Do we find any such identifier?
And [Greek: kai], Thou, Lord, in the beginning hast laid the foundation of the earth; and the heavens are the works of thine hands:
No, we do not. Do we have a new passage of Scripture? Yes, we do. But do we have an explicit reference to the Son, as we did with every one of the previous examples? No, we do not.

Logically, then, this doxology must refer to the Father.
'Abba Antony said, "A time is coming when men will go mad, and when they see someone who is not mad, they will attack him saying, 'You are mad, you are not like us.'"'

Ward, Benedicta. The Sayings of the Desert Fathers (2006), Antony 25, p. 5.

Credo.

#5 Evangelion

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Posted 16 August 2004 - 12:36 PM

But the use of "and" (kai) in verse 10 appears to preclude this interpretation, for it seems to append the doxology to the previous verse (which contains an unambiguous reference to the Son) thereby implying that he was responsible for the Genesis creation.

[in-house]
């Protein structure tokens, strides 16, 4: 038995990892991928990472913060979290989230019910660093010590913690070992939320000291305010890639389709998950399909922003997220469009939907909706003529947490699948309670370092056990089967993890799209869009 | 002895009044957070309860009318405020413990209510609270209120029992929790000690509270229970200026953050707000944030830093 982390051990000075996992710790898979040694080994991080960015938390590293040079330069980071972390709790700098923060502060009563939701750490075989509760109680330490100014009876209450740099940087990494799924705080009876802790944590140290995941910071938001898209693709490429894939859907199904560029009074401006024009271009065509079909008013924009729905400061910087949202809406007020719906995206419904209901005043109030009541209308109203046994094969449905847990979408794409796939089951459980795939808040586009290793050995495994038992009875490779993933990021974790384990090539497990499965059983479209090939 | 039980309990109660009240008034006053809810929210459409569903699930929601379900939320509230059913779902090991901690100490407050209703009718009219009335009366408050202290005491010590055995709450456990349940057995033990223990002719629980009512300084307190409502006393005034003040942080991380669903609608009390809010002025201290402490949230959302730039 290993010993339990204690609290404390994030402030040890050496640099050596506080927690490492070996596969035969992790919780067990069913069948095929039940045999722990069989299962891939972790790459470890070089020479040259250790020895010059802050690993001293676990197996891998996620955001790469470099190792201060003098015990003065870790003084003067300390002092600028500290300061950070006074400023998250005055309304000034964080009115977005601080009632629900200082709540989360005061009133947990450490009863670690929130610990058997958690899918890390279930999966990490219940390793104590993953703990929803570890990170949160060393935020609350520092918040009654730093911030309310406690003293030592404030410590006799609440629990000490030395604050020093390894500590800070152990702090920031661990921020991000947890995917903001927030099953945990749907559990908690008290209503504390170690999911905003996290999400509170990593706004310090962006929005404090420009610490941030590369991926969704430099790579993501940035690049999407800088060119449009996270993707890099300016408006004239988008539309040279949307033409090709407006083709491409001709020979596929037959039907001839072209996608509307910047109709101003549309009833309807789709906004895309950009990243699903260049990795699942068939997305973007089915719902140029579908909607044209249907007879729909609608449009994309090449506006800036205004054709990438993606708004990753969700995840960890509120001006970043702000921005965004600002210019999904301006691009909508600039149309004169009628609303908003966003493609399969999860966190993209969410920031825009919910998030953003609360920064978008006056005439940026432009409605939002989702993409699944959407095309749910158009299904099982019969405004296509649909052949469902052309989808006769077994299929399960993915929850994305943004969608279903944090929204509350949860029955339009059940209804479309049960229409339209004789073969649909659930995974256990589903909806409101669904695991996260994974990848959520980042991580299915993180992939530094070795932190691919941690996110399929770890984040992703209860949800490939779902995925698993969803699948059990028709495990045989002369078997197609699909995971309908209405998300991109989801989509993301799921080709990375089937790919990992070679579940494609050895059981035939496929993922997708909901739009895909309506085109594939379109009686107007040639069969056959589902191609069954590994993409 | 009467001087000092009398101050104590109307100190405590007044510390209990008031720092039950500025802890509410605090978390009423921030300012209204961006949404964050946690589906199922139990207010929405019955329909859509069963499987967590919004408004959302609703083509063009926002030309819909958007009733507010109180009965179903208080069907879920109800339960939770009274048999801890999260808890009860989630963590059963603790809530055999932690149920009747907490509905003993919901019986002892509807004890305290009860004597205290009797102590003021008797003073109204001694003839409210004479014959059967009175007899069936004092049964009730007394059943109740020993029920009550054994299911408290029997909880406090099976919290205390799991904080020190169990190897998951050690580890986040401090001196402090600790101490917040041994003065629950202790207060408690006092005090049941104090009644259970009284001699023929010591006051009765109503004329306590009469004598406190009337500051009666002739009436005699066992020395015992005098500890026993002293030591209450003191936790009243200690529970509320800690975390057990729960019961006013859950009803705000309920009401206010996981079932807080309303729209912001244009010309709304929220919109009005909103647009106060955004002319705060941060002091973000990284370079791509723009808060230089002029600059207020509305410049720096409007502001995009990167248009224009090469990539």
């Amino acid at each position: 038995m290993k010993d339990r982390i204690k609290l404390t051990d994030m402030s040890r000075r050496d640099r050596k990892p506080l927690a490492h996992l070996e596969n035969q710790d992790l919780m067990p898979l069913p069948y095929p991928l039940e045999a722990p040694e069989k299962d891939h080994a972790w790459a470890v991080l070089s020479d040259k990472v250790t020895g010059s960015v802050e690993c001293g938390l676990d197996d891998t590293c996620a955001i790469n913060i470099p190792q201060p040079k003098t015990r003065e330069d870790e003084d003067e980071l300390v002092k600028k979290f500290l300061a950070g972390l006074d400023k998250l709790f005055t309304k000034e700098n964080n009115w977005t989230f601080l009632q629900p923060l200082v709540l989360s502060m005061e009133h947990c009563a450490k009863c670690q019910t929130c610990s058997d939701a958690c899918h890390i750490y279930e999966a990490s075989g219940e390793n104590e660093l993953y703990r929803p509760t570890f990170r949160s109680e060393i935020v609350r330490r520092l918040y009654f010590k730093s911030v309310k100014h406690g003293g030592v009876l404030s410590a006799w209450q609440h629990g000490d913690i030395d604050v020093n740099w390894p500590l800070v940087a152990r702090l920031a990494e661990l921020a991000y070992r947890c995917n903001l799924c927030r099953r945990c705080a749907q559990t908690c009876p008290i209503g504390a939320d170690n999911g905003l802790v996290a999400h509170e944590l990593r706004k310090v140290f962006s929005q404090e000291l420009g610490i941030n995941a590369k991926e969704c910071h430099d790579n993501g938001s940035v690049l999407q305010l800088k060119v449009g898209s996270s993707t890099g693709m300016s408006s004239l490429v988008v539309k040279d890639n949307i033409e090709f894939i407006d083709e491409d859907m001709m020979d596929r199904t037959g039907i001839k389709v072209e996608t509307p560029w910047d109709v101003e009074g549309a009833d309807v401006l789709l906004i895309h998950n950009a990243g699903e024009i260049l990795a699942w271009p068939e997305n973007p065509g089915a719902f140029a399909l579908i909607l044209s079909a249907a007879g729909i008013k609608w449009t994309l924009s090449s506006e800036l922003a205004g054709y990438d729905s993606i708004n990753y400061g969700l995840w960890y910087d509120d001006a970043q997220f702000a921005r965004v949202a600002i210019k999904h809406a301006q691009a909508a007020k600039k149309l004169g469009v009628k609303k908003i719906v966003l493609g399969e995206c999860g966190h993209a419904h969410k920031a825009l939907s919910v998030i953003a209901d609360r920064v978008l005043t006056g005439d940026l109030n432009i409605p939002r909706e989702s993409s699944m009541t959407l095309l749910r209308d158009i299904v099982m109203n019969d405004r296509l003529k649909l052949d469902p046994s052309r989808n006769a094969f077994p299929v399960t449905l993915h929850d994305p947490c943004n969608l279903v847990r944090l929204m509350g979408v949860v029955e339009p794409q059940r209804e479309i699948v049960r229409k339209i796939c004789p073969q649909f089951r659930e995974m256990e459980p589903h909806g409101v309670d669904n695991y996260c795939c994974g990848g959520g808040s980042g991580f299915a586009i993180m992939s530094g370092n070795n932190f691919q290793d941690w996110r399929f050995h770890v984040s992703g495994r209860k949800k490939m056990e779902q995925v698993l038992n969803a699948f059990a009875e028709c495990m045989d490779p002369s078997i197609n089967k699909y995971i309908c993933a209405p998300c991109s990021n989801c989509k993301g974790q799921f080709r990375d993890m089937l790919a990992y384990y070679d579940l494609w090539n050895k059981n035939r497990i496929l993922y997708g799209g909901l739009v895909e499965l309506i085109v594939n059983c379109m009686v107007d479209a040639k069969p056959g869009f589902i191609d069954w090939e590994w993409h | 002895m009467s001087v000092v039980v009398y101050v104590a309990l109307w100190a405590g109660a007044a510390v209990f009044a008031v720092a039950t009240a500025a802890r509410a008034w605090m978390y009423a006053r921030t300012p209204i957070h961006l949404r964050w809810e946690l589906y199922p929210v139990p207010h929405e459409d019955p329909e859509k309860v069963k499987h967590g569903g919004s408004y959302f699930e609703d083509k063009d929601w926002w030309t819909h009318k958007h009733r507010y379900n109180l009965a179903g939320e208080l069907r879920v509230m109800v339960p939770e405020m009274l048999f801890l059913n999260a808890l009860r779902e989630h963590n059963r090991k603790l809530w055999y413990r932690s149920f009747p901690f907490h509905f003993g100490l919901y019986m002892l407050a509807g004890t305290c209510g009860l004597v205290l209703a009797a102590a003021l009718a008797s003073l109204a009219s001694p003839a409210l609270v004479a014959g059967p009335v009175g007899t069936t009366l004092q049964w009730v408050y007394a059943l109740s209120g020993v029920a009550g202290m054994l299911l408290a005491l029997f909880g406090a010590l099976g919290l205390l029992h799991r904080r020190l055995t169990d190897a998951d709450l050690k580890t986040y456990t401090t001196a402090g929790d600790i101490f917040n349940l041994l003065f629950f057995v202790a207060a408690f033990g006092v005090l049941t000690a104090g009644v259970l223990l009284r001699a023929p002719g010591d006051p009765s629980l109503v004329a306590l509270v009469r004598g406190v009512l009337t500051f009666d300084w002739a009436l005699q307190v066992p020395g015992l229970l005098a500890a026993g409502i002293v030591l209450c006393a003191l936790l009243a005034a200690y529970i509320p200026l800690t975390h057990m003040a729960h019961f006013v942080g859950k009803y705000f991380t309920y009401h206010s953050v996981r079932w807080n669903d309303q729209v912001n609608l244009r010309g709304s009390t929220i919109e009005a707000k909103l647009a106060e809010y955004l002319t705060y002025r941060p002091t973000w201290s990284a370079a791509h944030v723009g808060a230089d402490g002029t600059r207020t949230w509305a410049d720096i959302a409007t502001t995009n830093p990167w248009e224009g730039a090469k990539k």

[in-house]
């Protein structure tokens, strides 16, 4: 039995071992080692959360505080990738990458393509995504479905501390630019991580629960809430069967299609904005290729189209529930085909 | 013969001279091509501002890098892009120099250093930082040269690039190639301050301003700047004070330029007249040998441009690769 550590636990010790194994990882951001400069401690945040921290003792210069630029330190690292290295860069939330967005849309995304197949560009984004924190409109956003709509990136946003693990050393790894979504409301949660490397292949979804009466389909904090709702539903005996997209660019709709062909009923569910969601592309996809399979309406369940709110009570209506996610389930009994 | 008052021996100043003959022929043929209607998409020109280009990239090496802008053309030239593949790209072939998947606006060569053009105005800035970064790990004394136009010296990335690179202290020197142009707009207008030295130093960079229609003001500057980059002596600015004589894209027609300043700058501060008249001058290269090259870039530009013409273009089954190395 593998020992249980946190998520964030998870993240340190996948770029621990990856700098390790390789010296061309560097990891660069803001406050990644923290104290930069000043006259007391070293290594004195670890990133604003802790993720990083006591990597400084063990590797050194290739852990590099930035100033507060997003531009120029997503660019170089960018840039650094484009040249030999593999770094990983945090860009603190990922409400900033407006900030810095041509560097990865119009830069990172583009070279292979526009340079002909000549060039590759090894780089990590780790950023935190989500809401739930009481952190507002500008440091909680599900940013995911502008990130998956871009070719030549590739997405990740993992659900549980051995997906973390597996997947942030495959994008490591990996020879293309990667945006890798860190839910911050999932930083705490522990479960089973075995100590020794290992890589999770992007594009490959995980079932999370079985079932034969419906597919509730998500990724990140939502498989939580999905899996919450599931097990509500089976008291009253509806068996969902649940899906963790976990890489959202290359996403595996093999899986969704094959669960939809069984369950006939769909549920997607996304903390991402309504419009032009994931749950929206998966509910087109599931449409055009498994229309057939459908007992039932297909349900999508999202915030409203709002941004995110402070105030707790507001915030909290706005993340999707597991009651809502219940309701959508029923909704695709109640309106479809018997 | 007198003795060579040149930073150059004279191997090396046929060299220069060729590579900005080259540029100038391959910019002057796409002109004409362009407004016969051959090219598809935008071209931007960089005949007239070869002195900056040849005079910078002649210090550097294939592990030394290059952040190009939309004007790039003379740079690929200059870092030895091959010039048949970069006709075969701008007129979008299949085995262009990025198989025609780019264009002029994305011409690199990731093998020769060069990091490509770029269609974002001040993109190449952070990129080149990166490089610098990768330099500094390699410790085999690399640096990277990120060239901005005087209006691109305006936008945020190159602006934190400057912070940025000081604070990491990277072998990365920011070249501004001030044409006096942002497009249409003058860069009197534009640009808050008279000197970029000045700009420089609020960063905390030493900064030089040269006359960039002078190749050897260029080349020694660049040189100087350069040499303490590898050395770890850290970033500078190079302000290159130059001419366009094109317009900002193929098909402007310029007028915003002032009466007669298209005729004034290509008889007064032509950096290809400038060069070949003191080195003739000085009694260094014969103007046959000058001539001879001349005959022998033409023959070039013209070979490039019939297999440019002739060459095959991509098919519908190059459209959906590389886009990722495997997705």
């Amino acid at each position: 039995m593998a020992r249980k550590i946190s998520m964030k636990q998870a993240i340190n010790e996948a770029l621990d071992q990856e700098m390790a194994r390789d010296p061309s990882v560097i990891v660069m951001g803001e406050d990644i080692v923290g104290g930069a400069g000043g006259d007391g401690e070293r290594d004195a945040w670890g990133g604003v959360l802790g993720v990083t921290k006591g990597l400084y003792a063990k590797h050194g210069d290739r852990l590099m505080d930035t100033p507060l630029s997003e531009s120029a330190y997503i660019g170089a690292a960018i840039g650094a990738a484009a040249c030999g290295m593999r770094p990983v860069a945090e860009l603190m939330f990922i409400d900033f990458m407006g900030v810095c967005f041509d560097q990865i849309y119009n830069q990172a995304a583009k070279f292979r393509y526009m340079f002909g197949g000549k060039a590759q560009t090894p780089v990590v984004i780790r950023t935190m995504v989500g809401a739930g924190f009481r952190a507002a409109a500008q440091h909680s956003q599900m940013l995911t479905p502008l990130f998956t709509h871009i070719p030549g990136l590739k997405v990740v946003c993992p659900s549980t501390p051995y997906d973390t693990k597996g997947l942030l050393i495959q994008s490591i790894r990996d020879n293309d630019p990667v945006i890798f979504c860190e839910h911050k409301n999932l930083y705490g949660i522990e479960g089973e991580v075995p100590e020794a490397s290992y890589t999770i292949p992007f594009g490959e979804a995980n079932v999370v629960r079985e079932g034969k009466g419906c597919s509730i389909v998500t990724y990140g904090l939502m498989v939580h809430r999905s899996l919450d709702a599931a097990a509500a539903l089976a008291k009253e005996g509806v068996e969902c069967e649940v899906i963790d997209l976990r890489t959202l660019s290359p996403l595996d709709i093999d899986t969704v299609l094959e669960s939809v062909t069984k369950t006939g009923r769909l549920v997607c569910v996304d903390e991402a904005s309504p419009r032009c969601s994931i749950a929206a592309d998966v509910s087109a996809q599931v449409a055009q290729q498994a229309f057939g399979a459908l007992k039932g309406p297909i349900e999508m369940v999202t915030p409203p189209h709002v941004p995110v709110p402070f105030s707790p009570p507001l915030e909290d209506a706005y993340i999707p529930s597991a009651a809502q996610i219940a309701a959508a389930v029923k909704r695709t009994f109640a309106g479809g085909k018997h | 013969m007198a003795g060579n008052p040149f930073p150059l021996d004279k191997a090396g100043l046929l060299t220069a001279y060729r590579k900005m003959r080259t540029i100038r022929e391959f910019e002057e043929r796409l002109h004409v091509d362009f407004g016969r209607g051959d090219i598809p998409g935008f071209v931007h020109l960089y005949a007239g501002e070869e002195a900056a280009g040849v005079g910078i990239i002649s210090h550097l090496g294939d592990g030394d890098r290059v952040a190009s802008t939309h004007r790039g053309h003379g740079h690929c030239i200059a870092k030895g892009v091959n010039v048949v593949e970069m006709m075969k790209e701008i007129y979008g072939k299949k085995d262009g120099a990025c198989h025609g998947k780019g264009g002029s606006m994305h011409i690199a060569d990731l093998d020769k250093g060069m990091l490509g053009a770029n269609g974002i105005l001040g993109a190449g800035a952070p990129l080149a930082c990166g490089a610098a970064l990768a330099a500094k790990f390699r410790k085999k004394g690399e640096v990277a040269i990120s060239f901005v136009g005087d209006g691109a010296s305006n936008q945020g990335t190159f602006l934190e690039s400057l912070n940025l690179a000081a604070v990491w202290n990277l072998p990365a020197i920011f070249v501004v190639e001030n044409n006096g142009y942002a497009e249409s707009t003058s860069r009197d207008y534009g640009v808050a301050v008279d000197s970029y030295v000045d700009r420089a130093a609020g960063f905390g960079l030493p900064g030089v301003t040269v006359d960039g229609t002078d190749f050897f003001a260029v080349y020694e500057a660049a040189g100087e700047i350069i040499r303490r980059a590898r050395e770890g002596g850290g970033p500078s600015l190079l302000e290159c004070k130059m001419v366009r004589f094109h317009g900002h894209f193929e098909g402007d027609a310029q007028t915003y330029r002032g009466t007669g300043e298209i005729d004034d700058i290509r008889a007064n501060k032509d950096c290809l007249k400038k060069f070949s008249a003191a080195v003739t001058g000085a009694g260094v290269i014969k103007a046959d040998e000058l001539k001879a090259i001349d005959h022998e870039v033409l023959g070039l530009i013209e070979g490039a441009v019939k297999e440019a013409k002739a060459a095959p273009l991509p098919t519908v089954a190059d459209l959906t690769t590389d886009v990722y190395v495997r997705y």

Yet the citation itself comes from Psalm 102:25, where these words were not actually spoken by the Father of the Son, but by King David of the Father.

So our dilemma is twofold:
  • The creation of the literal world is ascribed to Christ.

  • The author of Hebrews has contradicting Scripture by claiming that a statement which was clearly made by King David in reference to the Father, was instead made by the Father in reference to the Son.